- The Washington Times - Friday, January 7, 2005

Marion Barry, who earned the appellation of mayor-for-life after winning an unprecedented third term and once again is a member of the D.C. Council, isn’t quite on a tear about the protocols of political life. But he is raising more than a few eyebrows — and hairs on the necks of some ambitious pols.

According to a Jan. 6 article in The Washington Post, Mr. Barry now wants to be referred to as “Mayor-Councilman Barry.” That’s more than a mouthful for anyone who wants to follow his lead. Unfortunately, the current mayor, Tony Williams, is willing to go along.

Others in position to pull rank and follow in Mr. Barry’s political footprints have a different prospective. D.C. Council Chairman Linda Cropp is, like Mr. Barry, a former member of the school board who used that office to springboard to City Hall. She has made quite a name for herself of late, thanks to the great baseball debate. Mrs. Cropp’s name is mentioned for a mayoral run in 2006, too. While she and Mr. Barry share a long list of liberal policies, Mrs. Cropp told The Post that she will not play Mr. Barry’s name-game. The chairman said she will refer to Mr. Barry as “councilman” because, well, “He is a councilman.”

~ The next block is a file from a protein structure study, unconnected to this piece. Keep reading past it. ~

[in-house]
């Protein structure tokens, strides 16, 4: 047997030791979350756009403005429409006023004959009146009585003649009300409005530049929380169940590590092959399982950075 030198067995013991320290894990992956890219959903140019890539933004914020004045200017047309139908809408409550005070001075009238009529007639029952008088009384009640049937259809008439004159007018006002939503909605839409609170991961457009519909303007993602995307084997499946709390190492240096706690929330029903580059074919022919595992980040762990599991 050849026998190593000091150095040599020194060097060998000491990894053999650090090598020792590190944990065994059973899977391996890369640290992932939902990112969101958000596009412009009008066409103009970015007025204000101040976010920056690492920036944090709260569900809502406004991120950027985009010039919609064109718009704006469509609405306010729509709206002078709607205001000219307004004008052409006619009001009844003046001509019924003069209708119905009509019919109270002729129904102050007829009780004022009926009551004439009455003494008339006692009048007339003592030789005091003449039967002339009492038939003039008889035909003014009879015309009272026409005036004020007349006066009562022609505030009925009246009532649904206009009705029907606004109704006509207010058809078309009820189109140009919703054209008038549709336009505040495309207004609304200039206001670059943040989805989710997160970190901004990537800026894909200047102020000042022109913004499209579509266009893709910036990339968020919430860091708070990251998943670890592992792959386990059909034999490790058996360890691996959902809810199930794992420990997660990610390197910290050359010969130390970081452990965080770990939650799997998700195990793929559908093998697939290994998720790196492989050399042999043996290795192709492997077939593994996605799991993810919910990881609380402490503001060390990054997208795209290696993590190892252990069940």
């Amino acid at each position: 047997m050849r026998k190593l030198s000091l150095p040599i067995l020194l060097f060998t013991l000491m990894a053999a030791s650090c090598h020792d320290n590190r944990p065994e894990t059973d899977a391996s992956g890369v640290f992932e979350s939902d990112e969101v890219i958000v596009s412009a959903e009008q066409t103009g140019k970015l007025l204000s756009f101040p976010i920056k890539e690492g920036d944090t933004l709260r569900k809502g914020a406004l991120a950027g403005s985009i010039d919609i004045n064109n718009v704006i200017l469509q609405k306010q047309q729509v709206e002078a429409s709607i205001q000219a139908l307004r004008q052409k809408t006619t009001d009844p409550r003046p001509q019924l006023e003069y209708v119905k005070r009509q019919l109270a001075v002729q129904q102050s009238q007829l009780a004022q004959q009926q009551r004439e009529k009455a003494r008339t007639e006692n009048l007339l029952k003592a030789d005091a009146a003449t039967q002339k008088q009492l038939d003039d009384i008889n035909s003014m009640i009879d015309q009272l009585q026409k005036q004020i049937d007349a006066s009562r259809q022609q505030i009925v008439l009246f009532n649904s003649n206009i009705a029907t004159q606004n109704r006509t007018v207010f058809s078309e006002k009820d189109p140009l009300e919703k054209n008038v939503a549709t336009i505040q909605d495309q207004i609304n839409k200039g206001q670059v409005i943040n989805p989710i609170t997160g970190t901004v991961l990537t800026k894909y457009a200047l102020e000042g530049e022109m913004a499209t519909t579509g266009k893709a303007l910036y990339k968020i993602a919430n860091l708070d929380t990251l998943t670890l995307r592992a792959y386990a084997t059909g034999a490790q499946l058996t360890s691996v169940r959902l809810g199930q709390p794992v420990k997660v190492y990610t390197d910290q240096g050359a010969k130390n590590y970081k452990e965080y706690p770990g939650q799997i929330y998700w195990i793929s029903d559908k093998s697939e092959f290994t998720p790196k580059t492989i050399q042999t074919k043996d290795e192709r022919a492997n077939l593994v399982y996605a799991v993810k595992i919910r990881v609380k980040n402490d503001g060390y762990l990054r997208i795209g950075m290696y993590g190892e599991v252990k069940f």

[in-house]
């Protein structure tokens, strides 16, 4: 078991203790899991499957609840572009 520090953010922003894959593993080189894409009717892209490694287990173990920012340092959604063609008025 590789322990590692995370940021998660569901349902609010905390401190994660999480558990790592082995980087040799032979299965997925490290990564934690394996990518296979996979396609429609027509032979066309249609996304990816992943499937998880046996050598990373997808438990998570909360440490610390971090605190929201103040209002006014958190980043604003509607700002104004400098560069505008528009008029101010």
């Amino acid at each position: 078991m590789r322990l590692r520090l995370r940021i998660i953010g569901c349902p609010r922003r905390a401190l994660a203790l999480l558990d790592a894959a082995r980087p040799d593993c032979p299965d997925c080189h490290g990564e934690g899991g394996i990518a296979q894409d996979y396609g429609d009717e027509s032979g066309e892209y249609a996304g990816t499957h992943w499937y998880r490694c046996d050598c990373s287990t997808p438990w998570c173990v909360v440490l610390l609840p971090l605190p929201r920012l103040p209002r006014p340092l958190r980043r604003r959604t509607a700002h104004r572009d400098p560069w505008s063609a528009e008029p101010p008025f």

Of course, one can’t take Mr. Barry’s take too seriously. Having been on the Washington scene for four decades, he’s earned an incredibly long list of titles — and not all of them meet the standards of any respectable society list. Indeed, Mr. Barry should be grateful that people who know him, including those who keep more than arm’s length from his liberal politics, followed protocol and referred to him as “Mayor Barry” or “Mr. Mayor” after he left office in 1998.

After he was sworn to yet another council seat on Sunday, his lower office means he’s a council member — and that’s no small measure in a city that has no governor or Senate seats. The legislative badge was good enough for Mr. Barry in 1974, in 1992 and in 2004. Mr. Barry should stop trying to jump ahead of the line and show his gratitude to D.C. voters by wearing his badge honorably.

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